Welcome to Scribd. Sign in or start your free trial to enjoy unlimited e-books, audiobooks & documents.Find out more
Standard view
Full view
of .
Look up keyword
Like this
0 of .
Results for:
No results containing your search query
P. 1
Spencer-Attix Cavity Theory

Spencer-Attix Cavity Theory

|Views: 8|Likes:
Published by Dong-gu Jeong

More info:

Published by: Dong-gu Jeong on Jun 27, 2012
Copyright:Attribution Non-commercial


Read on Scribd mobile: iPhone, iPad and Android.
download as PDF, TXT or read online from Scribd
See more
See less





Institutionen för medicin och hälsaAvdelningen för radiologiska vetenskaper Medicinsk radiofysik Hälsouniversitetet
Spencer-Attix Cavity Theory
Gudrun Alm Carlsson
Department of Medical and Health ScienceDivision of Radiological SciencesRadio PhysicsFaculty of Health Sciences
 Series: Report / Institutionen för radiologi, Universitetet i LinköpingPublishing year: 2002© The Author(s)
SPENCER-ATTIX CAVITY THEORYGudrun Alm CarlssonDept of Radiation Physics, IMVFaculty of Health SciencesS-581 85 LINKÖPINGThe cavity theory by Spencer and Attix treats the energy deposition in a Bragg-Gray (B-G)cavity (detector). Originally the theory was developed for the case of a B-G detector inside amedium irradiated with photons and assuming electronic equilibrium in the medium at theposition of the cavity. The theory is also applicable in media irradiated with other types of uncharged ionizing particles (e.g., neutrons) and charged particles such as electrons andprotons.The special case of photon irradiation under CPE (charged particle equilibrium) conditionswas coupled to a model for calculating the energy spectrum of the equilibrium fluence of electrons in the undisturbed medium. For other situations, e.g., in a medium externallyirradiated with electrons, the problem is to evaluate the energy spectrum of the electronfluence at the point considered in the medium. Today, this is mostly accomplished usingMonte Carlo simulations.A Bragg-Gray cavity is regarded to be so small that:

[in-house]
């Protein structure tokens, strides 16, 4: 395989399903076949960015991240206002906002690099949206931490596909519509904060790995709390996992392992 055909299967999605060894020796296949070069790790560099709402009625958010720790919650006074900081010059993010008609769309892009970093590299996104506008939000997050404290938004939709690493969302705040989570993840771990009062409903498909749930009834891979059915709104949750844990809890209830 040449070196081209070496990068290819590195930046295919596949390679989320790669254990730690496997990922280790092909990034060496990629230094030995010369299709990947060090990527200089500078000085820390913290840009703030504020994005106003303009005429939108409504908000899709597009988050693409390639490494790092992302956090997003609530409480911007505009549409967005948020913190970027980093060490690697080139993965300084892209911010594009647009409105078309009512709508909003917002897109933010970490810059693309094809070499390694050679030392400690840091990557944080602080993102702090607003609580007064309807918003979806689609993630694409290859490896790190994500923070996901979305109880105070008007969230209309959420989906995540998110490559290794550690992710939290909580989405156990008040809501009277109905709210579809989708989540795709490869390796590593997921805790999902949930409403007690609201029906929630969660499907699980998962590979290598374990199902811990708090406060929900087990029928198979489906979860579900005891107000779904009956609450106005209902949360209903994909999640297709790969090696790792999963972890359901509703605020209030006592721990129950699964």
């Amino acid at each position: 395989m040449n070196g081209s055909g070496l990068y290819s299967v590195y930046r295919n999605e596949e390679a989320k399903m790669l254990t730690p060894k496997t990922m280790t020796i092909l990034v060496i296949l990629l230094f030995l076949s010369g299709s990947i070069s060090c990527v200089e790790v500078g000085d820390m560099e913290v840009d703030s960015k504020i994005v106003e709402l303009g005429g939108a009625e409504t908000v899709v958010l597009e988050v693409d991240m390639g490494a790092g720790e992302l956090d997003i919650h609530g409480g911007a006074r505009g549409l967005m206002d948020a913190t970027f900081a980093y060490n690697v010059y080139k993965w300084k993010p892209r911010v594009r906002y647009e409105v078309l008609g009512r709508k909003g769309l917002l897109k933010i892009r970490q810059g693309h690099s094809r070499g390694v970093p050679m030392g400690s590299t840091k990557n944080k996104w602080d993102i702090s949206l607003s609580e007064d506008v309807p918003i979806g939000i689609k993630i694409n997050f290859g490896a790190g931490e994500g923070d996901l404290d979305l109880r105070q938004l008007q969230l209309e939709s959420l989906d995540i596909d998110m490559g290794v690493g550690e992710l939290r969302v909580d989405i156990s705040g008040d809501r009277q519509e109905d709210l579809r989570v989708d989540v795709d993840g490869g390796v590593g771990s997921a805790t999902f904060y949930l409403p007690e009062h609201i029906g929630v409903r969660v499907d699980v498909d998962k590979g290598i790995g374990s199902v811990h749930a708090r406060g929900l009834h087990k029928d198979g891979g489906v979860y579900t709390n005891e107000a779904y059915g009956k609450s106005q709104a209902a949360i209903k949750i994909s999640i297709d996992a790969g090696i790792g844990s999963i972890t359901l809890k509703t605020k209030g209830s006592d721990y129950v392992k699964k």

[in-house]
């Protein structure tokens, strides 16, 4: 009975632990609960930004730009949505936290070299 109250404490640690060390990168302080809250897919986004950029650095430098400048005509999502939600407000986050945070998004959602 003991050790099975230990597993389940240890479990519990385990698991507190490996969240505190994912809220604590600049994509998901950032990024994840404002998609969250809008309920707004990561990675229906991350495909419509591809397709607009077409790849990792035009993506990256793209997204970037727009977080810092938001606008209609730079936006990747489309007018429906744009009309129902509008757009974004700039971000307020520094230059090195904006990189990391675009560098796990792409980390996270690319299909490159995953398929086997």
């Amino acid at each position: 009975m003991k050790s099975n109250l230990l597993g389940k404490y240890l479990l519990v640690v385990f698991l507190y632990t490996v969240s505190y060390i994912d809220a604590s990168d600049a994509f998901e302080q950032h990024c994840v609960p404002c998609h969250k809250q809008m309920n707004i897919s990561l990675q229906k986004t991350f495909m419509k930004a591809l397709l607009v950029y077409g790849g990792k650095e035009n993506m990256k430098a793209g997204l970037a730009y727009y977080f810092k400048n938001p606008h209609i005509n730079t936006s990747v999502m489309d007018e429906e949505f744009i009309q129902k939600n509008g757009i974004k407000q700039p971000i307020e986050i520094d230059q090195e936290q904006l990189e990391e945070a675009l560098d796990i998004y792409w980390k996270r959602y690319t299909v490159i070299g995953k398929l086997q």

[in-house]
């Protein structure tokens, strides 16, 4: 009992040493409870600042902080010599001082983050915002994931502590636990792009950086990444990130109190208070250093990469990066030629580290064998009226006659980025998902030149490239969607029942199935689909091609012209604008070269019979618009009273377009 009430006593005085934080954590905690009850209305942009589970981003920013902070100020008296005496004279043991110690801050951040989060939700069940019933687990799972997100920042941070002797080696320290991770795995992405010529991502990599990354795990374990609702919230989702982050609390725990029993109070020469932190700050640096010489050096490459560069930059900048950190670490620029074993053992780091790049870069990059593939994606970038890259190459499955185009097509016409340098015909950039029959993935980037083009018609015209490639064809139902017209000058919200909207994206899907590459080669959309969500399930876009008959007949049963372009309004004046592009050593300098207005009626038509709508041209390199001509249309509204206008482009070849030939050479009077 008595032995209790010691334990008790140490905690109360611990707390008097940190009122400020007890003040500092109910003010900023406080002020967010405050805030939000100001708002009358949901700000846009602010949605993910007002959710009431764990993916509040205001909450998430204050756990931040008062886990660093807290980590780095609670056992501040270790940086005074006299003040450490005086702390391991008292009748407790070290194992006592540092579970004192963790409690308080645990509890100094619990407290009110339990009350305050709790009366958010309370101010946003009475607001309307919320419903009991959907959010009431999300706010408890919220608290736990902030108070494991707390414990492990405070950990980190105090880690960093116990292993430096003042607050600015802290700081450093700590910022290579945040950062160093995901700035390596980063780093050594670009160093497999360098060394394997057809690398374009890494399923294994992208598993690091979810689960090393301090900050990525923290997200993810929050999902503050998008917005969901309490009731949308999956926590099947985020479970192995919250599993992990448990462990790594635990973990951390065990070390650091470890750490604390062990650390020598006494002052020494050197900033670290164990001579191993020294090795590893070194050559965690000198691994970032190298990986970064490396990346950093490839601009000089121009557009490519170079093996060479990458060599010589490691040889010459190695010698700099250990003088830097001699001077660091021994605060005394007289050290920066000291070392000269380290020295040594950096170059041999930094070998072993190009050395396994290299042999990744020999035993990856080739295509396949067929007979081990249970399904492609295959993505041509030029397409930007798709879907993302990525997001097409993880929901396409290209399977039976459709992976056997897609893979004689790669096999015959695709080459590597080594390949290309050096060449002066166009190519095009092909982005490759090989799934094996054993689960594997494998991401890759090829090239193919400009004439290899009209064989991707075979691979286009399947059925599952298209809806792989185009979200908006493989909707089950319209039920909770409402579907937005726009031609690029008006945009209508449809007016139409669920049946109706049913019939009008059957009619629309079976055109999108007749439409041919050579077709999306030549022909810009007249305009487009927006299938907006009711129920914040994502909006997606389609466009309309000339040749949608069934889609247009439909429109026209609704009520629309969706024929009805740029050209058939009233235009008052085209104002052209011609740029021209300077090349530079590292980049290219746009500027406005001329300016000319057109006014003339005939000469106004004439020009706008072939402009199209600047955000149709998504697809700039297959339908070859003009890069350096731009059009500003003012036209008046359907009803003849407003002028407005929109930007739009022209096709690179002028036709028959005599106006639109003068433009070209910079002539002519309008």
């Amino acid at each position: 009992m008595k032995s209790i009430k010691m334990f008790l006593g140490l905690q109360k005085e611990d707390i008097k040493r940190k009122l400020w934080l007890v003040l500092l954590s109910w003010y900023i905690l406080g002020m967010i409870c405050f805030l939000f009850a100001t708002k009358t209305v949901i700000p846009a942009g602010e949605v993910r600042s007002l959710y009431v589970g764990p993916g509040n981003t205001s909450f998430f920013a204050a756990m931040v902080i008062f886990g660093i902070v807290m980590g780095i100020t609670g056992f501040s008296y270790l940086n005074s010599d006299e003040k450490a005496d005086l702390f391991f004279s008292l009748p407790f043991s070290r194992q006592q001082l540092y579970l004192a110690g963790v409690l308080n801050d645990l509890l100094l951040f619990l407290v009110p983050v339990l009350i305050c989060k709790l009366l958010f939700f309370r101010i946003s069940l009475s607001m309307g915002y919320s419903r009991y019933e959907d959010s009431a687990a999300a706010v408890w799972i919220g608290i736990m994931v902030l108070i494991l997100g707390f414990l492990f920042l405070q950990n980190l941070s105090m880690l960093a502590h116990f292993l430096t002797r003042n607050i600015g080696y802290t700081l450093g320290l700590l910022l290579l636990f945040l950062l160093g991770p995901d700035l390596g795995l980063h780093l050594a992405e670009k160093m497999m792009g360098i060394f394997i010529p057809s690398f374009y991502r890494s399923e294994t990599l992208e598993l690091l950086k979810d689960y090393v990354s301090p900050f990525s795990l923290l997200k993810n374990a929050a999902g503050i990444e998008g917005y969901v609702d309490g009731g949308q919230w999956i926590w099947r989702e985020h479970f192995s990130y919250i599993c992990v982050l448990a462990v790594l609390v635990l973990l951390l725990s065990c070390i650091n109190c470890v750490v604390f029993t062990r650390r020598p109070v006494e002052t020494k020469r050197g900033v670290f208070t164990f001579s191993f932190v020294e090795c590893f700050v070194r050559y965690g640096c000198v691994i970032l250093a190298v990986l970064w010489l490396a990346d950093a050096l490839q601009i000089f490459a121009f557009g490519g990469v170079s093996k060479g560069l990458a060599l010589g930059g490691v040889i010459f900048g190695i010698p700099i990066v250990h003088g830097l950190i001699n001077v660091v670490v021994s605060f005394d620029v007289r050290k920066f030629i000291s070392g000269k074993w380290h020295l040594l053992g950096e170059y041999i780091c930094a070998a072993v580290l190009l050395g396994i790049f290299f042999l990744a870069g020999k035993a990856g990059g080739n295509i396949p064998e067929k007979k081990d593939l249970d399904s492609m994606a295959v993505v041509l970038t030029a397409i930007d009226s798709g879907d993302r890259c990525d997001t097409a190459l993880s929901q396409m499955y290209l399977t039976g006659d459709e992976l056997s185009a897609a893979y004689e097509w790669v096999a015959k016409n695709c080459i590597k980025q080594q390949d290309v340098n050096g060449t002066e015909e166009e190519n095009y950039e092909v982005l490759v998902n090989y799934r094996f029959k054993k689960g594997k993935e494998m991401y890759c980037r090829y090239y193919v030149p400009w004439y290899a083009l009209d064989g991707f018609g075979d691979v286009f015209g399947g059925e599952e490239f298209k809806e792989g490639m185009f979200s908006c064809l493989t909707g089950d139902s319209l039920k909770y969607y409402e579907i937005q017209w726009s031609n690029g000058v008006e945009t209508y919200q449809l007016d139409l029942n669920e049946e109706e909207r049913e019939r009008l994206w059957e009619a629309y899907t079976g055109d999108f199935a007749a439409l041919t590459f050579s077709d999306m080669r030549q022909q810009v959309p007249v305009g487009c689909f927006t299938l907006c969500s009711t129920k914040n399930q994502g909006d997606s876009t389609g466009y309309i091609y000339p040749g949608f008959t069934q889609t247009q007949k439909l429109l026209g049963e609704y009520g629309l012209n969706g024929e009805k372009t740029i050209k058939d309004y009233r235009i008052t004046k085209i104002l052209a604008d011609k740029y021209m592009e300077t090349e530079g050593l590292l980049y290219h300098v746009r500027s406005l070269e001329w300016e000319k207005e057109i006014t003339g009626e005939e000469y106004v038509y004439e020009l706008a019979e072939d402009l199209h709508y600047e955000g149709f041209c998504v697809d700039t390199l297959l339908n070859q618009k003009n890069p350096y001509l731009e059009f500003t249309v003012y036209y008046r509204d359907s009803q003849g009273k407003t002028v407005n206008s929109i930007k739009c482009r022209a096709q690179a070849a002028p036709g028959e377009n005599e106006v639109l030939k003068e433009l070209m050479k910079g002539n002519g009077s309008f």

the energy imparted to the cavity from electrons released by photons in the cavity isnegligible compared to the energy imparted from electrons released by photons in thesurrounding medium and passing through the cavity
the cavity should not disturb the fluence of electrons in the medium, i. e., the fluence of electrons traversing the cavity is assumed to be identical to that existing at the point of interest in the medium in the absence of the cavity.
I. Background
1. Experimental findings
The measured ionization in an air filled cavity was found to differ significantly from theionization calculated according to the Bragg-Gray-Lawrence theory, especially when thematerial of the wall had a high atomic number. The ionization per unit mass of air,proportional to the mean absorbed dose in air, also varied with the size of the air cavity atsmall cavity sizes. An argument made by Gray in the early development of B-G theory wasthat as long as the ionization in the cavity gas increased linearly with cavity size, the cavitycould be considered to fulfil the requirements on a B-G detector. In 1955 both Burch (Burch1955) and Spencer and Attix (Spencer and Attix 1955) came up with an explanation to thisdeviation from Gray´s theory and formulated new expressions for the conversion factor
 D D
for a B-G detector. While Burch was not able to quantify his expression for
 D D
, Spencer and Attix managed to develop an expression that could be solvednumerically.

You're Reading a Free Preview

/*********** DO NOT ALTER ANYTHING BELOW THIS LINE ! ************/ var s_code=s.t();if(s_code)document.write(s_code)//-->